Book Review: Relevant & powerful tale of rebellion

06:45 AM Jan 05, 2020 |

It’s important to have a periodic relook at history, even if it’s through fictional accounts. And additionally, to observe it from the point of view of the marginalised makes the retelling even more relevant.

Fear of Lion, a historical fiction by Amita Kanekar is set in the time of Emperor Aurangzeb’s rule and discusses various social, economic and cultural aspects with the backdrop of the Satnami rebellion of 1673.


The rebellion is name after the community which led the movement. The earliest Satnamis (seekers/followers of truth) were a sect of mendicants and householders and the sect had been founded by Barbhani in Narnaul in Punjab, not far from the seat of imperial power in Delhi, in 1657.


In 1673, the sect defied Aurangzeb and was subsequently crushed by his army. The novel is extremely relevant in today’s times since the author sets out to showcase how even failed protests/rebellions can have a lasting effect and shouldn’t be termed failures just because they couldn’t achieve the goal they set out for.

The protests that are making headlines and those that aren’t, but may not be getting the results they want to achieve are not inconsequential/ineffective.

The author wants to reassure that even doomed rebellions have a significance that may be lost in the immediate present. Amita while showcasing the Satnami uprising also presents another rebellion – an individual one.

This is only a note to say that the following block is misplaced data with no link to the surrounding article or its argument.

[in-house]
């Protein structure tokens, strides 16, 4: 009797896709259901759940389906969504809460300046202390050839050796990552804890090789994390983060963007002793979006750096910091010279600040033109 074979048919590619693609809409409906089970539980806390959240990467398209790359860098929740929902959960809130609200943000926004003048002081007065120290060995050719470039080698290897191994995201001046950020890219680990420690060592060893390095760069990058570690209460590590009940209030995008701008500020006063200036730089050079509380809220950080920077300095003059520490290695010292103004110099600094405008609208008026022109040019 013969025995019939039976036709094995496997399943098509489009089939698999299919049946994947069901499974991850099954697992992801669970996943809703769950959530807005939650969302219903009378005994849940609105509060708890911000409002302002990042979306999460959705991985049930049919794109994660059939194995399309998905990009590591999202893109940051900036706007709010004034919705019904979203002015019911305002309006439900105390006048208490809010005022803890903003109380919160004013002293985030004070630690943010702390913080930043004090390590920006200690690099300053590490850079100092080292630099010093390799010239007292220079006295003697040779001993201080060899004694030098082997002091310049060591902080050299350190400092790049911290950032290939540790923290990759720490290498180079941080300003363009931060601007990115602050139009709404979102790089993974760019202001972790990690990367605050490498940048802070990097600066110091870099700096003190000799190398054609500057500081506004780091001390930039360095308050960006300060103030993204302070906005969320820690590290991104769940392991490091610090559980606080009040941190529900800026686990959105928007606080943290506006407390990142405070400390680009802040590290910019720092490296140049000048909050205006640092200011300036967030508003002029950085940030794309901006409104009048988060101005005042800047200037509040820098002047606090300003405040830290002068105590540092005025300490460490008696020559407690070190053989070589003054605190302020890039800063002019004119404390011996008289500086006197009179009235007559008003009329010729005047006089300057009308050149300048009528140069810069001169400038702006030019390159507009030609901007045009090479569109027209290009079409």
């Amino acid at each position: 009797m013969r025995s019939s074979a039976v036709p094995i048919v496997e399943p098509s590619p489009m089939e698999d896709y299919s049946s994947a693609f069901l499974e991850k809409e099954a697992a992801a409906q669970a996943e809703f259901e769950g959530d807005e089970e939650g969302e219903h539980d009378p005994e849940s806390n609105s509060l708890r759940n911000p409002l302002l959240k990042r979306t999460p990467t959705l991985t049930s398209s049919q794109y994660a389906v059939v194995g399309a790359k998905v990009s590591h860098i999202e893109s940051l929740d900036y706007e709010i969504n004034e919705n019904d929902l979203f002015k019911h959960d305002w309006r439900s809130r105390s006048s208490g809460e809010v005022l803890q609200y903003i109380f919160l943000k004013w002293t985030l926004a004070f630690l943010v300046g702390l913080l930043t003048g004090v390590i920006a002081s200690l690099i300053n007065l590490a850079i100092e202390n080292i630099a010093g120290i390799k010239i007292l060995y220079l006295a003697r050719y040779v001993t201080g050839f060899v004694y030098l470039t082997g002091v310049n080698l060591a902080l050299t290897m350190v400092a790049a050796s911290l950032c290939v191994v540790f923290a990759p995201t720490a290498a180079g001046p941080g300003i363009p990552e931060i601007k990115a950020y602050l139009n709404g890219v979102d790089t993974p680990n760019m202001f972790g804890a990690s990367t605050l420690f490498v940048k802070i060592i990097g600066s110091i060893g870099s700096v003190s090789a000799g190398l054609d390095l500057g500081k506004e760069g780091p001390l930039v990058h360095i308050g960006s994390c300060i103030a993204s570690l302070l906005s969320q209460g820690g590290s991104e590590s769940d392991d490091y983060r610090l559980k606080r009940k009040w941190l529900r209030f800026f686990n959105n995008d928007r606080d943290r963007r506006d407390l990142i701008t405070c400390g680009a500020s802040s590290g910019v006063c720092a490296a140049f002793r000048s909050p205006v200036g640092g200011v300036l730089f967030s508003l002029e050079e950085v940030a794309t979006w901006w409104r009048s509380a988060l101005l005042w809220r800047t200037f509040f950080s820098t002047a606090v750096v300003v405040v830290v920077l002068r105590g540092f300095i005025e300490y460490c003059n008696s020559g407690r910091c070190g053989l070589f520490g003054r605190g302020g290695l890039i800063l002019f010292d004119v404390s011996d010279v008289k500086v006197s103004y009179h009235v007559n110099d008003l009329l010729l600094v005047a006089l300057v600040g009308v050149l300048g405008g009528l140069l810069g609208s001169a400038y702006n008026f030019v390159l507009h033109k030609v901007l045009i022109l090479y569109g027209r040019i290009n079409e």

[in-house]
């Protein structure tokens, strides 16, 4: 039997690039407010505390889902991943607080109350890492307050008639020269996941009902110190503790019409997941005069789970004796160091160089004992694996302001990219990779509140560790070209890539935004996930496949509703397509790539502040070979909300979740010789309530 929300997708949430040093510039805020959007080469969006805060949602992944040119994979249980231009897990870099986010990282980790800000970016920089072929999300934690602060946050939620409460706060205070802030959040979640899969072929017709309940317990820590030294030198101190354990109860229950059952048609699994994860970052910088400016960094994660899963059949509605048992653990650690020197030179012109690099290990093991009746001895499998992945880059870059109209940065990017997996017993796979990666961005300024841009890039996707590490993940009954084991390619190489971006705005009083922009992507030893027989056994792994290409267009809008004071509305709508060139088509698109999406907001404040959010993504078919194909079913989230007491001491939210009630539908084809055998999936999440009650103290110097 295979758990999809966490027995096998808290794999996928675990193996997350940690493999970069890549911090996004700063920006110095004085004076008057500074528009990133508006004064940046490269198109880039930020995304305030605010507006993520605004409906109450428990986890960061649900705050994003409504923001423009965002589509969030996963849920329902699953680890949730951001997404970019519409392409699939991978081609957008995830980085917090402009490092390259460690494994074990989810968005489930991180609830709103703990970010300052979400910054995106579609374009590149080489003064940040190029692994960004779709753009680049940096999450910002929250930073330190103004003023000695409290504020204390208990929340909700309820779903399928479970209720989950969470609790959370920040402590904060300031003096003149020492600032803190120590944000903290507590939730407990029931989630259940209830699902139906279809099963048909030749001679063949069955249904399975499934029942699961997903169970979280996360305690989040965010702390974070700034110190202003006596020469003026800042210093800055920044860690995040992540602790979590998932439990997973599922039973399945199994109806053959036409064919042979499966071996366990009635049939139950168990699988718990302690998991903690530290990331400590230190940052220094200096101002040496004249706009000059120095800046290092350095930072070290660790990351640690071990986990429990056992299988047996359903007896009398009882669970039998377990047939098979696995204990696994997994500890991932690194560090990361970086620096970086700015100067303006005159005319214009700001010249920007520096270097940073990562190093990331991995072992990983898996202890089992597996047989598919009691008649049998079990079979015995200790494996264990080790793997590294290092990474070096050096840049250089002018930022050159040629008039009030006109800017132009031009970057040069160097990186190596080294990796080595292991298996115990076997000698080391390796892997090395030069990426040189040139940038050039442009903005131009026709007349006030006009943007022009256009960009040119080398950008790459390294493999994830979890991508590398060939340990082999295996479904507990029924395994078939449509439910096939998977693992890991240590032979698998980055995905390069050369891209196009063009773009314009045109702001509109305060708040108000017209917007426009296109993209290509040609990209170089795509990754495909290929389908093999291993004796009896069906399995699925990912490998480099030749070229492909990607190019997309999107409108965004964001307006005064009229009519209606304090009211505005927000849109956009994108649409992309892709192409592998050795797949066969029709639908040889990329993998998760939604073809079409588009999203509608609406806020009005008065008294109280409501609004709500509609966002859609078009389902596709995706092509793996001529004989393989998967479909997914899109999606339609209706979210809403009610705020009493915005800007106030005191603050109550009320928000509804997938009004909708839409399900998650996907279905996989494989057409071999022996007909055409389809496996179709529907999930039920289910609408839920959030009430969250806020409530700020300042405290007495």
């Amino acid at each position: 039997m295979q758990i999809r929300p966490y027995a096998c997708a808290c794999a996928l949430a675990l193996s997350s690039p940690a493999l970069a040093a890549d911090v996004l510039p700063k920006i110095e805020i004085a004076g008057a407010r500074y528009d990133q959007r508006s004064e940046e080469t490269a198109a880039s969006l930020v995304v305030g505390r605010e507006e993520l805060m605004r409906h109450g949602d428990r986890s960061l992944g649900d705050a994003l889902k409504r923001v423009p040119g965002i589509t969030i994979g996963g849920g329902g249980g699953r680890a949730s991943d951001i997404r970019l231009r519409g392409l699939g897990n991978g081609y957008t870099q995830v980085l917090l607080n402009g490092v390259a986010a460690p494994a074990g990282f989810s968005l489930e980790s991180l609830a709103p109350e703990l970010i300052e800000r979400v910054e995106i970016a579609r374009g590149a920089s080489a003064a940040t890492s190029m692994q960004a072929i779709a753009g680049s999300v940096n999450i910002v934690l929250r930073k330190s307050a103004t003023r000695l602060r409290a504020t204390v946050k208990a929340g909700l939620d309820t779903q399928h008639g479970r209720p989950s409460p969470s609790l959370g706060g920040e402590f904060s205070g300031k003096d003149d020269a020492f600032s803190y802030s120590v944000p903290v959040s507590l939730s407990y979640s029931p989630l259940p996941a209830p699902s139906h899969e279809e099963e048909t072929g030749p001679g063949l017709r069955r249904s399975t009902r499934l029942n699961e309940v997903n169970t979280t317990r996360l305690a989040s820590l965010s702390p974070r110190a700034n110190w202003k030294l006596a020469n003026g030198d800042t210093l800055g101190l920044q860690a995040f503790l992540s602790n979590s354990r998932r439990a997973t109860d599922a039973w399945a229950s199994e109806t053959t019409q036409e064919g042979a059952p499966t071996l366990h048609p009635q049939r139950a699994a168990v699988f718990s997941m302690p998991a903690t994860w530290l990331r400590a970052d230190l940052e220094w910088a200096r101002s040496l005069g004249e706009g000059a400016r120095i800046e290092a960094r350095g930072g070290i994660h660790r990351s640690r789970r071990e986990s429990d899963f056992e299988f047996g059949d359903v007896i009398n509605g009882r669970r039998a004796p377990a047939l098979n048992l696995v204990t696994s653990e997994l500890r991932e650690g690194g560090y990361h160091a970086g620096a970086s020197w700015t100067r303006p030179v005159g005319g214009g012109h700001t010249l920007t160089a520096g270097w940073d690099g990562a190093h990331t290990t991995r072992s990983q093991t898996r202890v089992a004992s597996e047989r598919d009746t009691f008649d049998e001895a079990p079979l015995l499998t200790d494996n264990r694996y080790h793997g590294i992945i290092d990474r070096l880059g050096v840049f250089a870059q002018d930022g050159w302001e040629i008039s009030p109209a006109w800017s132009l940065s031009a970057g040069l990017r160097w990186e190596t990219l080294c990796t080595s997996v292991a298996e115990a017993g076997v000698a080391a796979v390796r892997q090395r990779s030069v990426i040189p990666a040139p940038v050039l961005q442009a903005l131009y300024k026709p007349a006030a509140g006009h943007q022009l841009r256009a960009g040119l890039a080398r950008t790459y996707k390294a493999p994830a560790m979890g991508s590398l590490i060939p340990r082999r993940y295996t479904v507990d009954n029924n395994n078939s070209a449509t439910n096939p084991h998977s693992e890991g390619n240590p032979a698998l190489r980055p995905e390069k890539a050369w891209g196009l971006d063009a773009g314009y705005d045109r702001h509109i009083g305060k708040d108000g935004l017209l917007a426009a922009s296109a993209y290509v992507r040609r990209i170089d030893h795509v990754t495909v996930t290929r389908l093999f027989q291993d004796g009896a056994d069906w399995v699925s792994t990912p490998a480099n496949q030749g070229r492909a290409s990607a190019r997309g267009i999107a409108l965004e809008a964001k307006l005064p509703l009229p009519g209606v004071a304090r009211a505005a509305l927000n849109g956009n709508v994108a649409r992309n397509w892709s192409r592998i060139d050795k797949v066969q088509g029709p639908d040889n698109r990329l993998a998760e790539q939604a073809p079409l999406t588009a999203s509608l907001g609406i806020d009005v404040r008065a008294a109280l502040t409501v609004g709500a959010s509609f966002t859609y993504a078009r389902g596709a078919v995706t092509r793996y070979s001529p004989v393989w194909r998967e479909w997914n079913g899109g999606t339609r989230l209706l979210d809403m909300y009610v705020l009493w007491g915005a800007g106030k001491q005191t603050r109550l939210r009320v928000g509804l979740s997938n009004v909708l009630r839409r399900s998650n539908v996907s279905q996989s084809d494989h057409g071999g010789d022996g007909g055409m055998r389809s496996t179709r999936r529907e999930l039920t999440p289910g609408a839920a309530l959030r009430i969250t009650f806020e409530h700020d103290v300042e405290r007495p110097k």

This too is doomed and is the tale of a daughter of a high-ranking Mughal noble. She is running away from an arranged marriage to join her Rajput lover, who is in Narnaul. And that is how the two rebellions cross paths.

Another key character in the novel is Sant Kabir. But it’s best to understand how this ‘lion’ fits in here on your own.

The author infuses her work with historical titbits that spice up the work and keep the readers engrossed. It presents various aspects of the time, like the succession wars that led to Aurangzeb coming to power, the marginalised position of women, the social structure of ear, and more. The author also beautifully brings to life the clothing, cuisine and architecture of the time.

It is an interesting, though somewhat heavy, read and requires concentration on the part of the reader. But the reward is being introduced to characters and situations that elucidate an era and open our eyes to a reality that’s still relevant.

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